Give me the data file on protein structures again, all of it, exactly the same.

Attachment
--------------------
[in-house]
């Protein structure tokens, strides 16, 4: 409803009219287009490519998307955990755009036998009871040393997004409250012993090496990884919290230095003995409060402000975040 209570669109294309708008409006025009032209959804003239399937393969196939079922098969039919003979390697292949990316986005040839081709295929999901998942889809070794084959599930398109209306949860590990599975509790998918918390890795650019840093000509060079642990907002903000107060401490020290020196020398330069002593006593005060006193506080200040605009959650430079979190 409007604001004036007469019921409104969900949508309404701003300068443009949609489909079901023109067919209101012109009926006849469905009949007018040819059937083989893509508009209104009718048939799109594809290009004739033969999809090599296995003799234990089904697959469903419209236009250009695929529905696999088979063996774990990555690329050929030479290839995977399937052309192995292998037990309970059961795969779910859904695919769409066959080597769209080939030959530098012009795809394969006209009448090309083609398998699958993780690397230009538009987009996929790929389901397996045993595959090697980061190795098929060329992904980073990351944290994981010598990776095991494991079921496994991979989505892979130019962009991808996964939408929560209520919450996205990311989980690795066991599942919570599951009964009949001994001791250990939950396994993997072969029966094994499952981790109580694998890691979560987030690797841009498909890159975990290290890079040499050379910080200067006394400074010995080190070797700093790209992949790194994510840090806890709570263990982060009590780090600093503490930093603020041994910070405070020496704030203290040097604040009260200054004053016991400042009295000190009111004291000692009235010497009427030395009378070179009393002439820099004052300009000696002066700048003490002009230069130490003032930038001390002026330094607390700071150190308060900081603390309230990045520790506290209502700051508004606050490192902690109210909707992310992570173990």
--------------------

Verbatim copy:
[in-house]
């Protein structure tokens, strides 16, 4: 409803009219287009490519998307955990755009036998009871040393997004409250012993090496990884919290230095003995409060402000975040 209570669109294309708008409006025009032209959804003239399937393969196939079922098969039919003979390697292949990316986005040839081709295929999901998942889809070794084959599930398109209306949860590990599975509790998918918390890795650019840093000509060079642990907002903000107060401490020290020196020398330069002593006593005060006193506080200040605009959650430079979190 409007604001004036007469019921409104969900949508309404701003300068443009949609489909079901023109067919209101012109009926006849469905009949007018040819059937083989893509508009209104009718048939799109594809290009004739033969999809090599296995003799234990089904697959469903419209236009250009695929529905696999088979063996774990990555690329050929030479290839995977399937052309192995292998037990309970059961795969779910859904695919769409066959080597769209080939030959530098012009795809394969006209009448090309083609398998699958993780690397230009538009987009996929790929389901397996045993595959090697980061190795098929060329992904980073990351944290994981010598990776095991494991079921496994991979989505892979130019962009991808996964939408929560209520919450996205990311989980690795066991599942919570599951009964009949001994001791250990939950396994993997072969029966094994499952981790109580694998890691979560987030690797841009498909890159975990290290890079040499050379910080200067006394400074010995080190070797700093790209992949790194994510840090806890709570263990982060009590780090600093503490930093603020041994910070405070020496704030203290040097604040009260200054004053016991400042009295000190009111004291000692009235010497009427030395009378070179009393002439820099004052300009000696002066700048003490002009230069130490003032930038001390002026330094607390700071150190308060900081603390309230990045520790506290209502700051508004606050490192902690109210909707992310992570173990």